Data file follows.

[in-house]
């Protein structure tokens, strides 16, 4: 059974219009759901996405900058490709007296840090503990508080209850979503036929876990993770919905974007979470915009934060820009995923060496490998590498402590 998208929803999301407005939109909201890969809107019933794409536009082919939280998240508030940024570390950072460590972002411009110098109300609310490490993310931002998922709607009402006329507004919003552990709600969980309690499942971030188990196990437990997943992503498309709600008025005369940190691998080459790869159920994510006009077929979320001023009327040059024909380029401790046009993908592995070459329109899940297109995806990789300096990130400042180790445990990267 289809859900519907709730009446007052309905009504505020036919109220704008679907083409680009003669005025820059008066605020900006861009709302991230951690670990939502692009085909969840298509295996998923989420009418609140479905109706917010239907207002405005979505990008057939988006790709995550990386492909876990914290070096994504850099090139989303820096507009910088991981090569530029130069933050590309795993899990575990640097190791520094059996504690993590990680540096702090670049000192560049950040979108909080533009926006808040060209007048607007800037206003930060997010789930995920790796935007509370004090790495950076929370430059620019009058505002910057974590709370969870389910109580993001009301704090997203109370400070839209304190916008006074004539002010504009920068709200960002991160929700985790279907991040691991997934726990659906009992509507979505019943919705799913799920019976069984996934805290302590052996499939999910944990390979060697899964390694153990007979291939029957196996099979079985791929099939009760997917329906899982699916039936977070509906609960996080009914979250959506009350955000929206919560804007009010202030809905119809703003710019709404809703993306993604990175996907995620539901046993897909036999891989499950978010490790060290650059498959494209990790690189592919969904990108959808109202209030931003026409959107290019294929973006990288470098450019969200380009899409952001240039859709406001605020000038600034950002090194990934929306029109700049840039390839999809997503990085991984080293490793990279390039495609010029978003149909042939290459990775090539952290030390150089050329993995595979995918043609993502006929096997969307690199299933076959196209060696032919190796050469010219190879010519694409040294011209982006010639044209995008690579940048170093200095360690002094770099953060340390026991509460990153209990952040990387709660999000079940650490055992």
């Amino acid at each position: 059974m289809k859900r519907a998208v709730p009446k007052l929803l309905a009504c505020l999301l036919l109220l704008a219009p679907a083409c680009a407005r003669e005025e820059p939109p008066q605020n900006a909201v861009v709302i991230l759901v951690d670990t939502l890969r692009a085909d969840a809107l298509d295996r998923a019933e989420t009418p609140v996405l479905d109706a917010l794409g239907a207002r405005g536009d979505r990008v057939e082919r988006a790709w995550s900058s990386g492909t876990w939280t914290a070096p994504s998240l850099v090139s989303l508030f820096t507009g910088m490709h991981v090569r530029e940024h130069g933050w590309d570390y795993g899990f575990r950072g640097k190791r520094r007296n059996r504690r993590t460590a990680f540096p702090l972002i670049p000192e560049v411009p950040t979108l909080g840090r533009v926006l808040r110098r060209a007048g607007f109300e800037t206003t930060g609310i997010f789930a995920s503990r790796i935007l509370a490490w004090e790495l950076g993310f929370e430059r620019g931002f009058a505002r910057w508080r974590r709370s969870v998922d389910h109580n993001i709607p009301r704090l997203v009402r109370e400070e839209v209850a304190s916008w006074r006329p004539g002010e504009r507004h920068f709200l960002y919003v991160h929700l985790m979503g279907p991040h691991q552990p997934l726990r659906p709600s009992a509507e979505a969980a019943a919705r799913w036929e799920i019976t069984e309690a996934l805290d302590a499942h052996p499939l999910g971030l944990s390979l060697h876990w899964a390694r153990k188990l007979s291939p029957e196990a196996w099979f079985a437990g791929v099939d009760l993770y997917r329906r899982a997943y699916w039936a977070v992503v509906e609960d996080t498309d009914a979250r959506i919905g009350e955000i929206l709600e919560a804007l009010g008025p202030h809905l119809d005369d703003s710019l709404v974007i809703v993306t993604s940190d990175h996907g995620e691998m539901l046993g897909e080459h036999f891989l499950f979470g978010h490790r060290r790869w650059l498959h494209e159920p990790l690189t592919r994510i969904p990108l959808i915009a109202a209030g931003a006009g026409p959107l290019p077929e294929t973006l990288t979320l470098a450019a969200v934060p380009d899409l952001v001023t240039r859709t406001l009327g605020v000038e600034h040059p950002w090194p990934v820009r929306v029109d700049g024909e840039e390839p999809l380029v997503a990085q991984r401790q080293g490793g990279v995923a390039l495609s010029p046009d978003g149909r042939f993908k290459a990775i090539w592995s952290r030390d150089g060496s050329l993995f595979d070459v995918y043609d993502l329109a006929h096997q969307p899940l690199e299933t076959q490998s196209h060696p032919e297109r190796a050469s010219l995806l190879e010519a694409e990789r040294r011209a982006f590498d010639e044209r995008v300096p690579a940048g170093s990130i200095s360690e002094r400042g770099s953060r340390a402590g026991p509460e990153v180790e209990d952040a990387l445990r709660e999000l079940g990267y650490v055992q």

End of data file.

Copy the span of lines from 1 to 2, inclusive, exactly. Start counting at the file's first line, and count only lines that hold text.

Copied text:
[in-house]
């Protein structure tokens, strides 16, 4: 059974219009759901996405900058490709007296840090503990508080209850979503036929876990993770919905974007979470915009934060820009995923060496490998590498402590 998208929803999301407005939109909201890969809107019933794409536009082919939280998240508030940024570390950072460590972002411009110098109300609310490490993310931002998922709607009402006329507004919003552990709600969980309690499942971030188990196990437990997943992503498309709600008025005369940190691998080459790869159920994510006009077929979320001023009327040059024909380029401790046009993908592995070459329109899940297109995806990789300096990130400042180790445990990267 289809859900519907709730009446007052309905009504505020036919109220704008679907083409680009003669005025820059008066605020900006861009709302991230951690670990939502692009085909969840298509295996998923989420009418609140479905109706917010239907207002405005979505990008057939988006790709995550990386492909876990914290070096994504850099090139989303820096507009910088991981090569530029130069933050590309795993899990575990640097190791520094059996504690993590990680540096702090670049000192560049950040979108909080533009926006808040060209007048607007800037206003930060997010789930995920790796935007509370004090790495950076929370430059620019009058505002910057974590709370969870389910109580993001009301704090997203109370400070839209304190916008006074004539002010504009920068709200960002991160929700985790279907991040691991997934726990659906009992509507979505019943919705799913799920019976069984996934805290302590052996499939999910944990390979060697899964390694153990007979291939029957196996099979079985791929099939009760997917329906899982699916039936977070509906609960996080009914979250959506009350955000929206919560804007009010202030809905119809703003710019709404809703993306993604990175996907995620539901046993897909036999891989499950978010490790060290650059498959494209990790690189592919969904990108959808109202209030931003026409959107290019294929973006990288470098450019969200380009899409952001240039859709406001605020000038600034950002090194990934929306029109700049840039390839999809997503990085991984080293490793990279390039495609010029978003149909042939290459990775090539952290030390150089050329993995595979995918043609993502006929096997969307690199299933076959196209060696032919190796050469010219190879010519694409040294011209982006010639044209995008690579940048170093200095360690002094770099953060340390026991509460990153209990952040990387709660999000079940650490055992």